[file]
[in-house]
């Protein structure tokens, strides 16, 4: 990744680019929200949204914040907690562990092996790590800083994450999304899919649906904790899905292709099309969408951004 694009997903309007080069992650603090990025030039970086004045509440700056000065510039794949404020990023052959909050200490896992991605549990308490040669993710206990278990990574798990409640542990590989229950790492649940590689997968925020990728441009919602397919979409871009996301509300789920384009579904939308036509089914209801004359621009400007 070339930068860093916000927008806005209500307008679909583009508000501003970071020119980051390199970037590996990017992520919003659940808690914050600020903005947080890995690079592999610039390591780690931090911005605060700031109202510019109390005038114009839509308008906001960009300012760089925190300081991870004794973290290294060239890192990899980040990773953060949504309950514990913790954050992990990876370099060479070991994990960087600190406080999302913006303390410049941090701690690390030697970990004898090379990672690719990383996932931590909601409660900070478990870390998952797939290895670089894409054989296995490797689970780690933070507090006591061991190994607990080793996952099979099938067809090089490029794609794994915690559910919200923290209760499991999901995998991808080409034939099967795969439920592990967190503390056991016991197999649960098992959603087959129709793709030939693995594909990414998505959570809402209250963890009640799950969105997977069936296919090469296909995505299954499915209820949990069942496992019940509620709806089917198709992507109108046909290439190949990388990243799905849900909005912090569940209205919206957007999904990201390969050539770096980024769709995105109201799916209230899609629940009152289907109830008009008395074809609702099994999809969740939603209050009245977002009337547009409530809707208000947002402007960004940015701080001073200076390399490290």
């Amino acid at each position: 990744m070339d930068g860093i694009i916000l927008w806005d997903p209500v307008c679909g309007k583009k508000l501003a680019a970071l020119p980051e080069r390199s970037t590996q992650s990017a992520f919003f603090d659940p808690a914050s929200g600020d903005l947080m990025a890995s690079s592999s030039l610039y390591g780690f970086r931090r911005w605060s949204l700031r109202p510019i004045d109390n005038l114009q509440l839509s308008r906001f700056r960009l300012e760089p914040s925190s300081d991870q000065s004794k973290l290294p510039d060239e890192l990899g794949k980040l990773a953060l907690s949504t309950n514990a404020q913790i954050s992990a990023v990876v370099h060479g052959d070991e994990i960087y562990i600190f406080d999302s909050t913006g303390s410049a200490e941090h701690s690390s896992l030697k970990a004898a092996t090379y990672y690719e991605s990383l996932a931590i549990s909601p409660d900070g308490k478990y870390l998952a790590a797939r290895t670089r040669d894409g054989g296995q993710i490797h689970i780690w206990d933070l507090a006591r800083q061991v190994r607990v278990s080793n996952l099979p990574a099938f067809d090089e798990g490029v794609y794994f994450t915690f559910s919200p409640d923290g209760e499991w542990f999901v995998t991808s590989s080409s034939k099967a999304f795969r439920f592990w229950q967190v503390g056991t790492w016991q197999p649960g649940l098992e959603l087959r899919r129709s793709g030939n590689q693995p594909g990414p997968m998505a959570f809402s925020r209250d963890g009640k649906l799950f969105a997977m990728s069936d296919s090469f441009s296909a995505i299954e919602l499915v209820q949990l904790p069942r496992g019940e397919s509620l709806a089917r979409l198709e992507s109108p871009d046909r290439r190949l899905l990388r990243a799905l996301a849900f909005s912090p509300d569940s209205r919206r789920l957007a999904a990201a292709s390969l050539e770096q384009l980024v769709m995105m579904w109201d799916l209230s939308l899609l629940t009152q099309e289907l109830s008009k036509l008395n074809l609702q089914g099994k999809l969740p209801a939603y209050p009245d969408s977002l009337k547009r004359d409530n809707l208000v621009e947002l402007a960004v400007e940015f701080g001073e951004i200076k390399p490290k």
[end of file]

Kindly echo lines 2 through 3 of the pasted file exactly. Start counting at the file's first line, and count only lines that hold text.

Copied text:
């Protein structure tokens, strides 16, 4: 990744680019929200949204914040907690562990092996790590800083994450999304899919649906904790899905292709099309969408951004 694009997903309007080069992650603090990025030039970086004045509440700056000065510039794949404020990023052959909050200490896992991605549990308490040669993710206990278990990574798990409640542990590989229950790492649940590689997968925020990728441009919602397919979409871009996301509300789920384009579904939308036509089914209801004359621009400007 070339930068860093916000927008806005209500307008679909583009508000501003970071020119980051390199970037590996990017992520919003659940808690914050600020903005947080890995690079592999610039390591780690931090911005605060700031109202510019109390005038114009839509308008906001960009300012760089925190300081991870004794973290290294060239890192990899980040990773953060949504309950514990913790954050992990990876370099060479070991994990960087600190406080999302913006303390410049941090701690690390030697970990004898090379990672690719990383996932931590909601409660900070478990870390998952797939290895670089894409054989296995490797689970780690933070507090006591061991190994607990080793996952099979099938067809090089490029794609794994915690559910919200923290209760499991999901995998991808080409034939099967795969439920592990967190503390056991016991197999649960098992959603087959129709793709030939693995594909990414998505959570809402209250963890009640799950969105997977069936296919090469296909995505299954499915209820949990069942496992019940509620709806089917198709992507109108046909290439190949990388990243799905849900909005912090569940209205919206957007999904990201390969050539770096980024769709995105109201799916209230899609629940009152289907109830008009008395074809609702099994999809969740939603209050009245977002009337547009409530809707208000947002402007960004940015701080001073200076390399490290």
């Amino acid at each position: 990744m070339d930068g860093i694009i916000l927008w806005d997903p209500v307008c679909g309007k583009k508000l501003a680019a970071l020119p980051e080069r390199s970037t590996q992650s990017a992520f919003f603090d659940p808690a914050s929200g600020d903005l947080m990025a890995s690079s592999s030039l610039y390591g780690f970086r931090r911005w605060s949204l700031r109202p510019i004045d109390n005038l114009q509440l839509s308008r906001f700056r960009l300012e760089p914040s925190s300081d991870q000065s004794k973290l290294p510039d060239e890192l990899g794949k980040l990773a953060l907690s949504t309950n514990a404020q913790i954050s992990a990023v990876v370099h060479g052959d070991e994990i960087y562990i600190f406080d999302s909050t913006g303390s410049a200490e941090h701690s690390s896992l030697k970990a004898a092996t090379y990672y690719e991605s990383l996932a931590i549990s909601p409660d900070g308490k478990y870390l998952a790590a797939r290895t670089r040669d894409g054989g296995q993710i490797h689970i780690w206990d933070l507090a006591r800083q061991v190994r607990v278990s080793n996952l099979p990574a099938f067809d090089e798990g490029v794609y794994f994450t915690f559910s919200p409640d923290g209760e499991w542990f999901v995998t991808s590989s080409s034939k099967a999304f795969r439920f592990w229950q967190v503390g056991t790492w016991q197999p649960g649940l098992e959603l087959r899919r129709s793709g030939n590689q693995p594909g990414p997968m998505a959570f809402s925020r209250d963890g009640k649906l799950f969105a997977m990728s069936d296919s090469f441009s296909a995505i299954e919602l499915v209820q949990l904790p069942r496992g019940e397919s509620l709806a089917r979409l198709e992507s109108p871009d046909r290439r190949l899905l990388r990243a799905l996301a849900f909005s912090p509300d569940s209205r919206r789920l957007a999904a990201a292709s390969l050539e770096q384009l980024v769709m995105m579904w109201d799916l209230s939308l899609l629940t009152q099309e289907l109830s008009k036509l008395n074809l609702q089914g099994k999809l969740p209801a939603y209050p009245d969408s977002l009337k547009r004359d409530n809707l208000v621009e947002l402007a960004v400007e940015f701080g001073e951004i200076k390399p490290k």